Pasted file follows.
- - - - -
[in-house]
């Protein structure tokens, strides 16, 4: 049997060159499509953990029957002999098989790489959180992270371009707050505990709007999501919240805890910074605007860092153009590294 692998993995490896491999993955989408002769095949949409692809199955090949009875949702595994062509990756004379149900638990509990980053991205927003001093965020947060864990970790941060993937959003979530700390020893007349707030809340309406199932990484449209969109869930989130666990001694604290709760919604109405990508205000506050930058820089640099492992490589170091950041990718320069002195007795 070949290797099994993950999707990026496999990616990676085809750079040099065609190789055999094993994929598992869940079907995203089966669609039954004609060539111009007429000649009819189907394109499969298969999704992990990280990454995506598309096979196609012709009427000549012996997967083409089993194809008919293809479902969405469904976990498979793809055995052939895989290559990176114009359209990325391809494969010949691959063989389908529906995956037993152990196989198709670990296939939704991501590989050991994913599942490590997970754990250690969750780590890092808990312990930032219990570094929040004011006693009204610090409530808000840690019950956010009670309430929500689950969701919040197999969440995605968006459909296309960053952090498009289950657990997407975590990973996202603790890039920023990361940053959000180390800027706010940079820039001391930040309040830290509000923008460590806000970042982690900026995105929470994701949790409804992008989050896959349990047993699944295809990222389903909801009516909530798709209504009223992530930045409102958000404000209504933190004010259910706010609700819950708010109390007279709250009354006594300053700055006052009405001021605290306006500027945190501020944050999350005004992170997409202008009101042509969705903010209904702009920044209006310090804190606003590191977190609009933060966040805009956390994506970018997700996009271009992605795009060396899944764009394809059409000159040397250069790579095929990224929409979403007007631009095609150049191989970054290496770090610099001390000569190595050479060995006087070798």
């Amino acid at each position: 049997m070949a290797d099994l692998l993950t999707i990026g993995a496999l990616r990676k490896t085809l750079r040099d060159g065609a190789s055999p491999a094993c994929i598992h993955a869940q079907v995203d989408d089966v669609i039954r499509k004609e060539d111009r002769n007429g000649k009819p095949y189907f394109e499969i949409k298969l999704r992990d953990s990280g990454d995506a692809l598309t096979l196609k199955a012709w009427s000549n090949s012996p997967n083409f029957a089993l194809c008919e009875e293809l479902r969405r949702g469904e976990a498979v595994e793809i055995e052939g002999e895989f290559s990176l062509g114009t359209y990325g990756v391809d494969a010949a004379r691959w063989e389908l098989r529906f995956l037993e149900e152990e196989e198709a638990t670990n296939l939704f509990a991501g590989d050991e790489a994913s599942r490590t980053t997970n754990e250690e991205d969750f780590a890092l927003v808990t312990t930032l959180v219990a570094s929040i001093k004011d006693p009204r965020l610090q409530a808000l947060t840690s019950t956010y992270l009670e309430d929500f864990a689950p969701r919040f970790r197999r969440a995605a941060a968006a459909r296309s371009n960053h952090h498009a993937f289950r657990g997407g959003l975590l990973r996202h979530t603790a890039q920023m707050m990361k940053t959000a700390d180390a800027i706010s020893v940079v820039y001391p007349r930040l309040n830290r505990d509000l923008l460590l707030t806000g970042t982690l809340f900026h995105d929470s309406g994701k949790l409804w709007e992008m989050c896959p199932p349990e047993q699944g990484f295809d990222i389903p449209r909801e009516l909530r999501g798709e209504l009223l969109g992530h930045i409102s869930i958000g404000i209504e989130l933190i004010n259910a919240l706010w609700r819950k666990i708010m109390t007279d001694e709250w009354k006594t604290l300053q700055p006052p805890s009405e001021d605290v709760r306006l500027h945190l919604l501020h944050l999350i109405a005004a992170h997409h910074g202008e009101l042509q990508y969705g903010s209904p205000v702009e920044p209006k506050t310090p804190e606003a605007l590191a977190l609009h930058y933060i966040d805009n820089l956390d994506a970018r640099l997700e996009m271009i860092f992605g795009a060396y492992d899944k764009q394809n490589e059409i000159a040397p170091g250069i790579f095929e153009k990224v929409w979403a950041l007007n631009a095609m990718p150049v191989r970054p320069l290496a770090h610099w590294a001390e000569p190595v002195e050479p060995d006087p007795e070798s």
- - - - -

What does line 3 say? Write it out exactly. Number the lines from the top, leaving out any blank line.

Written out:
């Amino acid at each position: 049997m070949a290797d099994l692998l993950t999707i990026g993995a496999l990616r990676k490896t085809l750079r040099d060159g065609a190789s055999p491999a094993c994929i598992h993955a869940q079907v995203d989408d089966v669609i039954r499509k004609e060539d111009r002769n007429g000649k009819p095949y189907f394109e499969i949409k298969l999704r992990d953990s990280g990454d995506a692809l598309t096979l196609k199955a012709w009427s000549n090949s012996p997967n083409f029957a089993l194809c008919e009875e293809l479902r969405r949702g469904e976990a498979v595994e793809i055995e052939g002999e895989f290559s990176l062509g114009t359209y990325g990756v391809d494969a010949a004379r691959w063989e389908l098989r529906f995956l037993e149900e152990e196989e198709a638990t670990n296939l939704f509990a991501g590989d050991e790489a994913s599942r490590t980053t997970n754990e250690e991205d969750f780590a890092l927003v808990t312990t930032l959180v219990a570094s929040i001093k004011d006693p009204r965020l610090q409530a808000l947060t840690s019950t956010y992270l009670e309430d929500f864990a689950p969701r919040f970790r197999r969440a995605a941060a968006a459909r296309s371009n960053h952090h498009a993937f289950r657990g997407g959003l975590l990973r996202h979530t603790a890039q920023m707050m990361k940053t959000a700390d180390a800027i706010s020893v940079v820039y001391p007349r930040l309040n830290r505990d509000l923008l460590l707030t806000g970042t982690l809340f900026h995105d929470s309406g994701k949790l409804w709007e992008m989050c896959p199932p349990e047993q699944g990484f295809d990222i389903p449209r909801e009516l909530r999501g798709e209504l009223l969109g992530h930045i409102s869930i958000g404000i209504e989130l933190i004010n259910a919240l706010w609700r819950k666990i708010m109390t007279d001694e709250w009354k006594t604290l300053q700055p006052p805890s009405e001021d605290v709760r306006l500027h945190l919604l501020h944050l999350i109405a005004a992170h997409h910074g202008e009101l042509q990508y969705g903010s209904p205000v702009e920044p209006k506050t310090p804190e606003a605007l590191a977190l609009h930058y933060i966040d805009n820089l956390d994506a970018r640099l997700e996009m271009i860092f992605g795009a060396y492992d899944k764009q394809n490589e059409i000159a040397p170091g250069i790579f095929e153009k990224v929409w979403a950041l007007n631009a095609m990718p150049v191989r970054p320069l290496a770090h610099w590294a001390e000569p190595v002195e050479p060995d006087p007795e070798s």